Frisian Chair Clock vs. Frisian Tail Clock
- At the tail clock the movement is enclosed by a case
- The pendulum is also in a closet at the tail clock, the tail
- The stool clock uses a spindle barrel which makes the pendulum more movable, the tail clock has an anchor escapement.
- Tail bells later often got mechanics which caused pictures to move
Seater for on board
A variant of the chair clock is the chair skipper. On board of a ship no large stoolclock would fit. The barge has been specially adapted and made a lot smaller so that it would fit on board. The pendulum of the barge is a lot shorter than the pendulum of the stoolclock. Because of this, the clock has a fast ticking sound. The reason for this is that a normal pendulum clock does not work on the water.
The tail bell was also given a variant for on board, the tail skipper. These clocks were popular and people hung them in the house. The timepiece is the same as that of the chair skipper. The dial and the wooden cap is a miniature version of the original tailclock. Only the bottom is different. The pendulum no longer hangs in a case but a carved wall board has been replaced.
More variants of the tail clock have been made. There are tail clocks with a double cap. This tailclock has a hood with a superstructure. The construction usually ends horizontally. The top cover is decorated with painted diamonds on the front and side. The opening of the pendulum case is often decorated with a round and black lacquered frame without casting. Another variation is the tail clock with a wide mahogany case. This has no brass decoration for the pendulum hole but a wooden frame with a sandblasted glass pane.
Office or notary clock: a mini-tail clock
The office or notary clock is a reduced version of the regular Frisian tail clock, just like the tail ship clock. Only where there are clear differences in the tailbone, the office clock is an exact replica of the tailbone. The office clock is a reduced tail clock in which all characteristics have the same proportions as the normal tail clock.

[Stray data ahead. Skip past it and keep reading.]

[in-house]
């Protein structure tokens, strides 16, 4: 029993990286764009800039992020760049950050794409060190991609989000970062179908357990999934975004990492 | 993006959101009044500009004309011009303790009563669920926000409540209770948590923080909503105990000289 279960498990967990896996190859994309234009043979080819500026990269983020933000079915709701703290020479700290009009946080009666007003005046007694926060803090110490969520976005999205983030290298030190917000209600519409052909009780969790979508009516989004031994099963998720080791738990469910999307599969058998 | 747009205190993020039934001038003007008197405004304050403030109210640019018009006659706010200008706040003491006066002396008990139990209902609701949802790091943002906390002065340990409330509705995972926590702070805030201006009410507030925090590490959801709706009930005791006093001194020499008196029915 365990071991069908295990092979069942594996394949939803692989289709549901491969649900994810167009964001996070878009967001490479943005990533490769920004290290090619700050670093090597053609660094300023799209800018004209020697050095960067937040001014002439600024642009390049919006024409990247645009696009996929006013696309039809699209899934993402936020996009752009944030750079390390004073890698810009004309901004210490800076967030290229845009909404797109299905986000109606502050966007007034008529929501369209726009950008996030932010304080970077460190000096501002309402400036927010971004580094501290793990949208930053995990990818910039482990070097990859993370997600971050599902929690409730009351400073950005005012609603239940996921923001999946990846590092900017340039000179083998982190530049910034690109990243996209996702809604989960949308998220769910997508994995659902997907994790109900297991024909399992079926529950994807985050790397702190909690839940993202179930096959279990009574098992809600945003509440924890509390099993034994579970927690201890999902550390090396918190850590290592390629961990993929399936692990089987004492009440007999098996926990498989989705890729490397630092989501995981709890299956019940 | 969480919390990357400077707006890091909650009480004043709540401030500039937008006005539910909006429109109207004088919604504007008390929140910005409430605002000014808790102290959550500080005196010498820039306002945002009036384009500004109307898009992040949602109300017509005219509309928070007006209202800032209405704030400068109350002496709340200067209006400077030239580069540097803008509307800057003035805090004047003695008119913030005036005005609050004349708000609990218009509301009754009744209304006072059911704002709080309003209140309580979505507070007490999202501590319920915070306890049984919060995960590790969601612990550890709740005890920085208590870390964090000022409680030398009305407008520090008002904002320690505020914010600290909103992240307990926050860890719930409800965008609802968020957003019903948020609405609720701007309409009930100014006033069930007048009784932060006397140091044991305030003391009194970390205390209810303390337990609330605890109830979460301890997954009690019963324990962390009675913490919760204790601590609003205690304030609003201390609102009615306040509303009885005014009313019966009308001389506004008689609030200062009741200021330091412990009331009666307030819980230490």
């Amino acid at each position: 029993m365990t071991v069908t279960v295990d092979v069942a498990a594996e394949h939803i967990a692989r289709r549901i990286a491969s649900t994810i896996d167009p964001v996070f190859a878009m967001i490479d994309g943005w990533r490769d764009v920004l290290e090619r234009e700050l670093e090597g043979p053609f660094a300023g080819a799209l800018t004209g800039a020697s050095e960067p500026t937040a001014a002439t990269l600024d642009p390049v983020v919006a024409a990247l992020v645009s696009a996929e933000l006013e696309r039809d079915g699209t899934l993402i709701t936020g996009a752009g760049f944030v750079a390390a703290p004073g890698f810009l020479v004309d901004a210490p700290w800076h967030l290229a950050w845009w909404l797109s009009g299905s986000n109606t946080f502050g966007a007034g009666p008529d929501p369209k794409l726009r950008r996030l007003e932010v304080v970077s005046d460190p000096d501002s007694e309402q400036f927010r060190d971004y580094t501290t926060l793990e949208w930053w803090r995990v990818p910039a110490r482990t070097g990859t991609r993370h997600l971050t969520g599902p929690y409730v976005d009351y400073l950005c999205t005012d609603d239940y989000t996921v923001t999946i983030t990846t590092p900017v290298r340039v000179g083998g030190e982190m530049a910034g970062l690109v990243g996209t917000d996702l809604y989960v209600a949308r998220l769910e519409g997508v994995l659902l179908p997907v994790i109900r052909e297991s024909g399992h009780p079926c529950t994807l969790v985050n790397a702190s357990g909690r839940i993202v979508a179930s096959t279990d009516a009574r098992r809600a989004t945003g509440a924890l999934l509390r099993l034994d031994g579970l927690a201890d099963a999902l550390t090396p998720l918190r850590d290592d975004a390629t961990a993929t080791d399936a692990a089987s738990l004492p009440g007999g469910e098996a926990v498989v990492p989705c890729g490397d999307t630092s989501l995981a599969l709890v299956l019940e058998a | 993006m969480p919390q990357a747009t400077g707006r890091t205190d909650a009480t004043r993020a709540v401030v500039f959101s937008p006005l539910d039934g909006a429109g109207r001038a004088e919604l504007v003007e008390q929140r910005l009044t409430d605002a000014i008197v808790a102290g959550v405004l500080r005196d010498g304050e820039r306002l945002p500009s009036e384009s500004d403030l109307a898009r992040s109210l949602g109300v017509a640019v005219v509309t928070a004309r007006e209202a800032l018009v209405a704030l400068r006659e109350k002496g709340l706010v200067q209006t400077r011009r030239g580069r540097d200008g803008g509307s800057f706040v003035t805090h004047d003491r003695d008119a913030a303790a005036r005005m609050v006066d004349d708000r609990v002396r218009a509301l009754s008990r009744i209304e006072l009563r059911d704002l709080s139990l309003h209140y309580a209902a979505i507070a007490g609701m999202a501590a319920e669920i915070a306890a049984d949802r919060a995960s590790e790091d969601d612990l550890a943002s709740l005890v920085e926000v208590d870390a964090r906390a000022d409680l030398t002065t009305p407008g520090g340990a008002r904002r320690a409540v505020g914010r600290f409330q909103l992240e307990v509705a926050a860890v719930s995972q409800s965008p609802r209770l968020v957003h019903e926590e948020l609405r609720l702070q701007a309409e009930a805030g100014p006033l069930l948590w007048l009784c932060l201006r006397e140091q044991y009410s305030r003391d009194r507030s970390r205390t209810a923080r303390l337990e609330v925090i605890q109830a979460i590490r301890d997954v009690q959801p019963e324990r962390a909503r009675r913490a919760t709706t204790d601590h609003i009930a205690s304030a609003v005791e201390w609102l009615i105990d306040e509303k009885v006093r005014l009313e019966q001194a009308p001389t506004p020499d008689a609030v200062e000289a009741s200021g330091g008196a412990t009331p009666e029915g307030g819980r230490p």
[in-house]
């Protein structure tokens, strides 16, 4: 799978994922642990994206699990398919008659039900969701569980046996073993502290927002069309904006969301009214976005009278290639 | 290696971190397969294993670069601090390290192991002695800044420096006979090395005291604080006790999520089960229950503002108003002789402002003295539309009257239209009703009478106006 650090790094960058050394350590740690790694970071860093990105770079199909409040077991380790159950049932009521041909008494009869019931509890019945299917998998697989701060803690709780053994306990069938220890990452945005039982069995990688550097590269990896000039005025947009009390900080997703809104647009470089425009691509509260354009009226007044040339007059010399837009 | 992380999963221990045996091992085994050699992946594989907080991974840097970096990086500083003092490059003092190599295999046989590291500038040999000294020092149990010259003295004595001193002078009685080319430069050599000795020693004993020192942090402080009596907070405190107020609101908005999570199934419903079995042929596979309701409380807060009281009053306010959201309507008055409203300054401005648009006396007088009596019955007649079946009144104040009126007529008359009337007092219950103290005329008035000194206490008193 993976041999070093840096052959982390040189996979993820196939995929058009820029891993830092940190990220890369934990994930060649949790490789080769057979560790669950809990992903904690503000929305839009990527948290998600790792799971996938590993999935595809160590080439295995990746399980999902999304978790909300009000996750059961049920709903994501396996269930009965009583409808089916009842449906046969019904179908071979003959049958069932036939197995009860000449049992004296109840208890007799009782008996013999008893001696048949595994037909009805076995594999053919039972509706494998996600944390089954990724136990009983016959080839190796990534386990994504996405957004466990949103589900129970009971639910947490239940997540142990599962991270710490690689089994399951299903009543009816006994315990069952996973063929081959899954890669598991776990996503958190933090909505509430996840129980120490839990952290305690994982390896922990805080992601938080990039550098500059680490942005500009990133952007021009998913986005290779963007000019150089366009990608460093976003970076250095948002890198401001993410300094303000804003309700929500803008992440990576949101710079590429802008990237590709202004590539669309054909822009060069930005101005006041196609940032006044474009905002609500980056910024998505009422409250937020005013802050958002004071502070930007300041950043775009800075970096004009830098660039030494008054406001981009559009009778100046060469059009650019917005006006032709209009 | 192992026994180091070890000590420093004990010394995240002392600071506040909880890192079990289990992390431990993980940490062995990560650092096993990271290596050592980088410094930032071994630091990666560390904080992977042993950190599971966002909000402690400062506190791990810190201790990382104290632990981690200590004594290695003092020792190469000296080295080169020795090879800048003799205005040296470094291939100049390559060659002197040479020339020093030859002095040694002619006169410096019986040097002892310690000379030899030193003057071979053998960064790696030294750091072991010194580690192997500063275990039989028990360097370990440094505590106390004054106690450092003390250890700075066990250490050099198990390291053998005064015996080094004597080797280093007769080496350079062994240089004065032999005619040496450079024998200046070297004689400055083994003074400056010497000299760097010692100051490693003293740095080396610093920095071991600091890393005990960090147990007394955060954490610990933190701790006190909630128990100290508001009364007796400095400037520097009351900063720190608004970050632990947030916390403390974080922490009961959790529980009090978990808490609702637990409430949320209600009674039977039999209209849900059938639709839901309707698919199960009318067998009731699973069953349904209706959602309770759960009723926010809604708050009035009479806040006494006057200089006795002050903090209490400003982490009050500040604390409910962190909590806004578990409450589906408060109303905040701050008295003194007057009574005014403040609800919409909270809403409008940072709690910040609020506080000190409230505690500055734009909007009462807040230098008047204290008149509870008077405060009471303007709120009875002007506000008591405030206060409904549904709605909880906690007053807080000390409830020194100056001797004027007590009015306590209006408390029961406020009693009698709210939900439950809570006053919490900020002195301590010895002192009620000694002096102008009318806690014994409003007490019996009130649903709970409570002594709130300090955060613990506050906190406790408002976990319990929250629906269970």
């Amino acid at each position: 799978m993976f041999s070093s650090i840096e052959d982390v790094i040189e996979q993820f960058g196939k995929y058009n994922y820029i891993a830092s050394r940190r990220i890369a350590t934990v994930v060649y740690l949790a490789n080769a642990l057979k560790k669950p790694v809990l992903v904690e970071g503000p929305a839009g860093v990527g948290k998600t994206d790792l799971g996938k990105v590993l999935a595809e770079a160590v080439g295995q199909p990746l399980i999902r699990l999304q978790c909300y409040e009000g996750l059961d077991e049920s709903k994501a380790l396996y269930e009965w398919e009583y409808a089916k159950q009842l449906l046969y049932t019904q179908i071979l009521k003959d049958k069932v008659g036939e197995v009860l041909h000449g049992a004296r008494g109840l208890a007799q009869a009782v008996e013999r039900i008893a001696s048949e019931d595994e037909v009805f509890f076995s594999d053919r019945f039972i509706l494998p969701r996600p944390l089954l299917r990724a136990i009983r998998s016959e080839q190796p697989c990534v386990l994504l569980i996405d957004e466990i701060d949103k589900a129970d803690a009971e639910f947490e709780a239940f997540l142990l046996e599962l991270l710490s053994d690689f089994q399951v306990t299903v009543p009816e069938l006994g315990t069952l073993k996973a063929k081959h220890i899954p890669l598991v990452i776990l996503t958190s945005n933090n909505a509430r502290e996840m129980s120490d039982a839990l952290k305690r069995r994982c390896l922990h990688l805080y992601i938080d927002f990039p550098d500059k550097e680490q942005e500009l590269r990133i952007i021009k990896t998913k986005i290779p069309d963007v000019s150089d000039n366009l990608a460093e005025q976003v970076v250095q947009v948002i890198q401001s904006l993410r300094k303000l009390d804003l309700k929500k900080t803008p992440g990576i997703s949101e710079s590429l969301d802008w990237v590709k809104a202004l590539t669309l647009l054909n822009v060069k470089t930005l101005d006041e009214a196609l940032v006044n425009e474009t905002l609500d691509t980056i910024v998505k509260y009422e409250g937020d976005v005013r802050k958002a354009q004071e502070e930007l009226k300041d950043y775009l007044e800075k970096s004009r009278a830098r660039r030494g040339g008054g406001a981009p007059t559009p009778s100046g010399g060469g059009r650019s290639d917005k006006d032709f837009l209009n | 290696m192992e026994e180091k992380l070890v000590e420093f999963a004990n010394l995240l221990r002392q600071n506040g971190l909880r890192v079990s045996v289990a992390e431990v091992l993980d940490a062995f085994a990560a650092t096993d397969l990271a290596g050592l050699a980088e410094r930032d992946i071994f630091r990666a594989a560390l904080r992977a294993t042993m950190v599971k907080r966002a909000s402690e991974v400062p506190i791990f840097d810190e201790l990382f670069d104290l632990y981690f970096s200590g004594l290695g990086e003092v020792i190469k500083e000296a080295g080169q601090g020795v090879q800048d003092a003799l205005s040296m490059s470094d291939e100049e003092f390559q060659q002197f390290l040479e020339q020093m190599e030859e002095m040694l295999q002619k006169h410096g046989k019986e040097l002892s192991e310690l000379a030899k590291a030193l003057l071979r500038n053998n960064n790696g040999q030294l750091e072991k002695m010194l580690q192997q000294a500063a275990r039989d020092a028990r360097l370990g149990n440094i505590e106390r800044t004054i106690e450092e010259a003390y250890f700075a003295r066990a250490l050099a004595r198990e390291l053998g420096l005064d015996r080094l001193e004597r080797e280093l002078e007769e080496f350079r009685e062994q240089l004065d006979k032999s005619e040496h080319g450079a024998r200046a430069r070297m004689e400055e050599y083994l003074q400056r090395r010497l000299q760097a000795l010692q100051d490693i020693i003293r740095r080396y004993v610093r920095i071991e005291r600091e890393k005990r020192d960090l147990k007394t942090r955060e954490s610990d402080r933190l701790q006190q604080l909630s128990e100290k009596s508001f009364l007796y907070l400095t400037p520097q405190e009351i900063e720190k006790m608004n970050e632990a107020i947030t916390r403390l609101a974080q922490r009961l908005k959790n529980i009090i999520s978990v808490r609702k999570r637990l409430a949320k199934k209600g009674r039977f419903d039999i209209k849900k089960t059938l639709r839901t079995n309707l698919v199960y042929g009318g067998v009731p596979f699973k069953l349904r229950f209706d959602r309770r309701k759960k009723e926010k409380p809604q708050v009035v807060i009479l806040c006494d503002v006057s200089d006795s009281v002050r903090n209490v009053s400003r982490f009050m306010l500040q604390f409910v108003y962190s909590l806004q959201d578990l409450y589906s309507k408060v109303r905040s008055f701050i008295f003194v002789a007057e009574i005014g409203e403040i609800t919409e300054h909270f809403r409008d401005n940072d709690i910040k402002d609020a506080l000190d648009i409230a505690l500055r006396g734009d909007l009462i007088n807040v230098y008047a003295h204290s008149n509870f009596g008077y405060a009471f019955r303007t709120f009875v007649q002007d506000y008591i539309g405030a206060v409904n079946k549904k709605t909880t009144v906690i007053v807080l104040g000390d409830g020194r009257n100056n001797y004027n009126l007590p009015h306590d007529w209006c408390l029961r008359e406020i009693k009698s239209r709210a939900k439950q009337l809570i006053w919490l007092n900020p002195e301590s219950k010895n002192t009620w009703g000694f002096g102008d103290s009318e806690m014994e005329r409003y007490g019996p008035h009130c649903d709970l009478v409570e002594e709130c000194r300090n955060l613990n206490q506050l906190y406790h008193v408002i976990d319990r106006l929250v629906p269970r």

Short-tail: forerunner with shorter tail
The last variation on the tail clock is the short-tail. This is the forerunner of the tailclock and has a shorter tail. The short-tail is available in two variants. Namely the tadpole, this one has wide cheeks, and the spider head.
Authentic clock making in Museum Joure
In Museum Joure you can experience the glory days of this typical Frisian/Jouster craft. There is an authentic clock workshop where dials are painted and clocks are made. Upon entering you can already hear the clocks ticking. On the walls hang beautiful clocks. A short film takes you back to the time when the Jouster clock industry reigned supreme.
Largest collection of Frisian clocks in the world
Another treat awaits the true enthusiast: in museum building 'It Sael' you can admire the largest collection of Frisian clocks in the world. Each clock has its own special characteristics. Pay special attention to the scenes and mechanisms depicted; sometimes they are romantically sweet but sometimes horribly cruel!
Come to Museum Joure to experience the fine technique of Frisian clocks in real life. You will find an authentic Frisian clock making workshop and an impressive Frisian clock collection, the largest in the world!